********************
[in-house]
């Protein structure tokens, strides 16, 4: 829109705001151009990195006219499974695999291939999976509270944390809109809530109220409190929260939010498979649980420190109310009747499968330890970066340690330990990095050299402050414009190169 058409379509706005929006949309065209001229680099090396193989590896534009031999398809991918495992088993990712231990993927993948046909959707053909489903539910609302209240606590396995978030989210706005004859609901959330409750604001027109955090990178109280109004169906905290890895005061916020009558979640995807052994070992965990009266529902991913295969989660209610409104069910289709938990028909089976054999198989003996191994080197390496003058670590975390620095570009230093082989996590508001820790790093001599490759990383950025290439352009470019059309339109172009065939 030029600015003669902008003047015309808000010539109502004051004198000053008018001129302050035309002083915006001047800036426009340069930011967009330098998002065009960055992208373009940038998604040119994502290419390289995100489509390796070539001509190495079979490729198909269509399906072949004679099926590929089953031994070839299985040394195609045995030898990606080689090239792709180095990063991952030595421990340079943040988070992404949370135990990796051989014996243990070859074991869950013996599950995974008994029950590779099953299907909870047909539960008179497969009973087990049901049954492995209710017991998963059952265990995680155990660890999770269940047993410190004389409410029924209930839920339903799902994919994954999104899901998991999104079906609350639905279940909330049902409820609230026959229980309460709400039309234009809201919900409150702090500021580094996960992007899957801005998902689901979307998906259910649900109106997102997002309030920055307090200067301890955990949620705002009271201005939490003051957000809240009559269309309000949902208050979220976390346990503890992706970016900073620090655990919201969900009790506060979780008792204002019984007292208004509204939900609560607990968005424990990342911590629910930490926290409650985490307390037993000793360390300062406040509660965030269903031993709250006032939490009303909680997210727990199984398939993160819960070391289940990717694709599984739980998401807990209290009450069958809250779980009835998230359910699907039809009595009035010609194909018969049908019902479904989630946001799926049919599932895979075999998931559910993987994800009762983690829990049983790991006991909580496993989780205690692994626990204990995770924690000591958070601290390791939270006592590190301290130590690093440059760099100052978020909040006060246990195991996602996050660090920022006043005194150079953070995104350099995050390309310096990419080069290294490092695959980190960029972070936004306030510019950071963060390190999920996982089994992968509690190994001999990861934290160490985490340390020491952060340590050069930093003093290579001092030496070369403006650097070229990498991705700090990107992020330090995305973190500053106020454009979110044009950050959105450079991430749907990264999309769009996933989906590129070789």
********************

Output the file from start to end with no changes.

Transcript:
[in-house]
């Protein structure tokens, strides 16, 4: 829109705001151009990195006219499974695999291939999976509270944390809109809530109220409190929260939010498979649980420190109310009747499968330890970066340690330990990095050299402050414009190169 058409379509706005929006949309065209001229680099090396193989590896534009031999398809991918495992088993990712231990993927993948046909959707053909489903539910609302209240606590396995978030989210706005004859609901959330409750604001027109955090990178109280109004169906905290890895005061916020009558979640995807052994070992965990009266529902991913295969989660209610409104069910289709938990028909089976054999198989003996191994080197390496003058670590975390620095570009230093082989996590508001820790790093001599490759990383950025290439352009470019059309339109172009065939 030029600015003669902008003047015309808000010539109502004051004198000053008018001129302050035309002083915006001047800036426009340069930011967009330098998002065009960055992208373009940038998604040119994502290419390289995100489509390796070539001509190495079979490729198909269509399906072949004679099926590929089953031994070839299985040394195609045995030898990606080689090239792709180095990063991952030595421990340079943040988070992404949370135990990796051989014996243990070859074991869950013996599950995974008994029950590779099953299907909870047909539960008179497969009973087990049901049954492995209710017991998963059952265990995680155990660890999770269940047993410190004389409410029924209930839920339903799902994919994954999104899901998991999104079906609350639905279940909330049902409820609230026959229980309460709400039309234009809201919900409150702090500021580094996960992007899957801005998902689901979307998906259910649900109106997102997002309030920055307090200067301890955990949620705002009271201005939490003051957000809240009559269309309000949902208050979220976390346990503890992706970016900073620090655990919201969900009790506060979780008792204002019984007292208004509204939900609560607990968005424990990342911590629910930490926290409650985490307390037993000793360390300062406040509660965030269903031993709250006032939490009303909680997210727990199984398939993160819960070391289940990717694709599984739980998401807990209290009450069958809250779980009835998230359910699907039809009595009035010609194909018969049908019902479904989630946001799926049919599932895979075999998931559910993987994800009762983690829990049983790991006991909580496993989780205690692994626990204990995770924690000591958070601290390791939270006592590190301290130590690093440059760099100052978020909040006060246990195991996602996050660090920022006043005194150079953070995104350099995050390309310096990419080069290294490092695959980190960029972070936004306030510019950071963060390190999920996982089994992968509690190994001999990861934290160490985490340390020491952060340590050069930093003093290579001092030496070369403006650097070229990498991705700090990107992020330090995305973190500053106020454009979110044009950050959105450079991430749907990264999309769009996933989906590129070789």